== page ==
Monday, September 11, 2006

In honor of the anniversary of 911, please permit me to pay tribute to all of the Volunteer Ministers and everyone else who gave of themselves in the weeks, months and years after 911. We will never forget.

Sunday, September 10, 2006

When the Religion Newswriters Association (RNA) invited Scientology spokesperson Bob Adams to speak on the panel at their annual conference in Salt Lake City, they made no claim to understanding the Scientology religion — what Scientologists believe or why. Adams, Vice President of the Church of Scientology International, made it really simple when he let them know that the keynote of the Scientology religion is "help."

Speaking at the annual conference of the RNA in Salt Lake City, Bob brought the religion into focus for the attendees when he said:

"The Scientology religion was born a half century ago into a world on the brink of atomic war.

"Man had become obsessed with science to the point he had lost his spirituality and his social sciences had not kept pace with his material gains."

Adams reminded those in attendance that at this point, mankind was faced, for the first time, with the possibility of total annihilation through atomic war. He went on to say:

"Into that world came first Dianetics in 1950, then Scientology in 1954.

"We use the writings of L. Ron Hubbard in the tradition of what he described as the foremost right of any Church - or for that matter the foremost human right and I quote:

"The biggest right there is, is not the right to vote, is not the right to freedom of speech, or press, or religion or anything else.

"The biggest right there is in human rights is the right to help!"

Bob described the various social benefit programs the church sponsors, explaining that the reason they are so effective is that they use the discoveries of Scientology founder, L. Ron Hubbard.

Then he took up the issue of the church's expansion, saying: "If you've heard the phrase 'fastest growing religious movement on earth,' it's because in just over 50 years, there now stand more than six thousand groups, missions and churches of Scientology across 159 nations, with a current membership of 10 million people."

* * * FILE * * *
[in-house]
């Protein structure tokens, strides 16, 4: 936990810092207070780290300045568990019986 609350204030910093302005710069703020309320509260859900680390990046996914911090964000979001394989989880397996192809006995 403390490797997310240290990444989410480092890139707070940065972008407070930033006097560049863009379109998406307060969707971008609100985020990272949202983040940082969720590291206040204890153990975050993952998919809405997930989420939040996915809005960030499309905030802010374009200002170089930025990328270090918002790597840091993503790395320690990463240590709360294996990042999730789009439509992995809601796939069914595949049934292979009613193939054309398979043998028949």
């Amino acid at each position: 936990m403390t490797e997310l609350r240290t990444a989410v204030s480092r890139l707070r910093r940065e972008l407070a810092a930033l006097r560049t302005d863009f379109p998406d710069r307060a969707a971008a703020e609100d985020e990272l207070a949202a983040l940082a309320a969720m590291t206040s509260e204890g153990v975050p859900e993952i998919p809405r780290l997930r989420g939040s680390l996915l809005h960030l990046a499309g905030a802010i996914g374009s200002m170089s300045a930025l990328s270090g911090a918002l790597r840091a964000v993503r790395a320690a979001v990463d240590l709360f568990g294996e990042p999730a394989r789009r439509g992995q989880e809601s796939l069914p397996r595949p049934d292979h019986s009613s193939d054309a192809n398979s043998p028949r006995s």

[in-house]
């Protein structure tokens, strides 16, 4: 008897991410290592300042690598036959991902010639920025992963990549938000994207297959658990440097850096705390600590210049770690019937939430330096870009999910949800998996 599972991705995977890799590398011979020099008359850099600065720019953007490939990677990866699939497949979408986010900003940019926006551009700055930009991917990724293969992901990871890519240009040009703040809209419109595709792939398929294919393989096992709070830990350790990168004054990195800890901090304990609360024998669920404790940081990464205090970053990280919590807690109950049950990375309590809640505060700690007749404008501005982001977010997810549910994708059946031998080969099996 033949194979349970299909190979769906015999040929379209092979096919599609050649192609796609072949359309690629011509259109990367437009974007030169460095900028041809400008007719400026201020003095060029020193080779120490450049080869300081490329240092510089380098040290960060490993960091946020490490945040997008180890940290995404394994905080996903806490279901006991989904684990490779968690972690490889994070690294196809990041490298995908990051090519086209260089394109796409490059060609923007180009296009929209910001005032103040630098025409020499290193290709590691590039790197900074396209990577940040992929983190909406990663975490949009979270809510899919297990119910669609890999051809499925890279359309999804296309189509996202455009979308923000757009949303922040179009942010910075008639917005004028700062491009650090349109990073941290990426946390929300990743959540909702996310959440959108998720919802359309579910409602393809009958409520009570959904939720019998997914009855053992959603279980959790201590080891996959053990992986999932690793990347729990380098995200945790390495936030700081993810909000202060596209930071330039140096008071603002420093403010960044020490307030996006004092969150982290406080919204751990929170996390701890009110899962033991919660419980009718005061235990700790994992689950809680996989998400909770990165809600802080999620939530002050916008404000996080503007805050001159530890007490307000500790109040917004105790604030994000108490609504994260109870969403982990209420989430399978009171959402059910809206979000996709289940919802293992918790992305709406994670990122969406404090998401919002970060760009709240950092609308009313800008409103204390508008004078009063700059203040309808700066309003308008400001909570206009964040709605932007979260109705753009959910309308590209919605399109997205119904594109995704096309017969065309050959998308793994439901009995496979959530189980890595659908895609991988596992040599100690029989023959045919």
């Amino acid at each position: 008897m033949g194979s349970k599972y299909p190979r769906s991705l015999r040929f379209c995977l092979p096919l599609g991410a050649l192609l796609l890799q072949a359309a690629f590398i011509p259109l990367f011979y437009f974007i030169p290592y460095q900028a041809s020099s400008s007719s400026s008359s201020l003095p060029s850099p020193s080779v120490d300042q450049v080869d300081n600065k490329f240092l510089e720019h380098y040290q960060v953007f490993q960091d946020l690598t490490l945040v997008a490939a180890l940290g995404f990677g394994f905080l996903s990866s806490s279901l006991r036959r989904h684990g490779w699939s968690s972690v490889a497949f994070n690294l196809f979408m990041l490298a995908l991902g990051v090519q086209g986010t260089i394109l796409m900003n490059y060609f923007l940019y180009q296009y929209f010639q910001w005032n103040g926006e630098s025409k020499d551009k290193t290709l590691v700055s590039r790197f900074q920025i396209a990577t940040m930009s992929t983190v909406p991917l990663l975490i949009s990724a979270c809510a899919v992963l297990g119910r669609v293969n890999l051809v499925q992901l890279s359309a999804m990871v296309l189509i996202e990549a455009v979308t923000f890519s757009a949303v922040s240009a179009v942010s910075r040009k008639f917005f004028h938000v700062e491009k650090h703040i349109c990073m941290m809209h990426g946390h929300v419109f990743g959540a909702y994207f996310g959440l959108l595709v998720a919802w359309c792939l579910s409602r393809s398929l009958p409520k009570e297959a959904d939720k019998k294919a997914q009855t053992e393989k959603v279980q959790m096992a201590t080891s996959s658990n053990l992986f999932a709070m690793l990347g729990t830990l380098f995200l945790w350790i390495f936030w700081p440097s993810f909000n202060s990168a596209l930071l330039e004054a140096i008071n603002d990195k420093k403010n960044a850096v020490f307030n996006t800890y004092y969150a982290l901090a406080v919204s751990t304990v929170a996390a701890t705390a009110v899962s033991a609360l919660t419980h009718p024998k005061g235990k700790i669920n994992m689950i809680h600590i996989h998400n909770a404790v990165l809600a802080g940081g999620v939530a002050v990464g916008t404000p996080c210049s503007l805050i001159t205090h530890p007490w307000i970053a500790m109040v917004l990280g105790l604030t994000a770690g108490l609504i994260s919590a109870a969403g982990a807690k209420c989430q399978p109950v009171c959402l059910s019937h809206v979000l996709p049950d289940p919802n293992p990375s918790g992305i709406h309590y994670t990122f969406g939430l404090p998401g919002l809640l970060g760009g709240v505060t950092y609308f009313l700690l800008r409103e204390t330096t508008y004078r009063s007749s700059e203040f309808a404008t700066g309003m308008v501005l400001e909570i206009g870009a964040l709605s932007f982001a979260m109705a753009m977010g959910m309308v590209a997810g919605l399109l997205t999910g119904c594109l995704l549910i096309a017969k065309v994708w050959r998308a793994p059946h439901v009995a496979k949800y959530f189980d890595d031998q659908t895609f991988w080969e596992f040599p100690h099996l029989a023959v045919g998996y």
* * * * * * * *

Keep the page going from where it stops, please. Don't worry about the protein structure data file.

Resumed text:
And bringing this all into perspective, pointing out that all the programs, whether aimed at providing one-on-one help for the individual or helping to eradicate the most serious social ills that plague our society at this time, all are aligned to accomplishing the Aims of Scientology: "A civilization without insanity, without criminals, and without war, where the able can prosper and honest beings can have rights and where man is free to rise to greater heights.

Wednesday, September 06, 2006

Human Rights Panel

The Editor of Freedom Magazine moderated a panel this weekend held by the Islamic Society of North America in Chicago.

The session discussed the Universal Declaration of Human Rights and ways by which human rights can become better known and respected. Featured were the 30 PSAs produced by Youth for Human Rights and the Church of Scientology International to make the UDHR well known and understood.

Saturday, September 02, 2006

Perhaps the most essential right is that of communication. Without the freedom to communicate, other rights deteriorate.

It is in this spirit that Freedom has consistently spoken out on issues and often presented views different from the majority of the press.

Naturally, freedom of expression—and its extension, freedom of the press—underlie all topics reported by Freedom. The right to communicate however is also exercised by providing a forum for those who have been denied a means to speak out on important issues. Freedom has also provided a forum to a broad spectrum of authors whose common denominator has been their dedication to the preservation of freedom of speech.

It is in that spirit that Freedom Magazine has been publishing for nearly four decades.

Friday, September 01, 2006

For a special look at what Scientologists are doing in Florida, read the most recent Clearwater edition of Freedom magazine.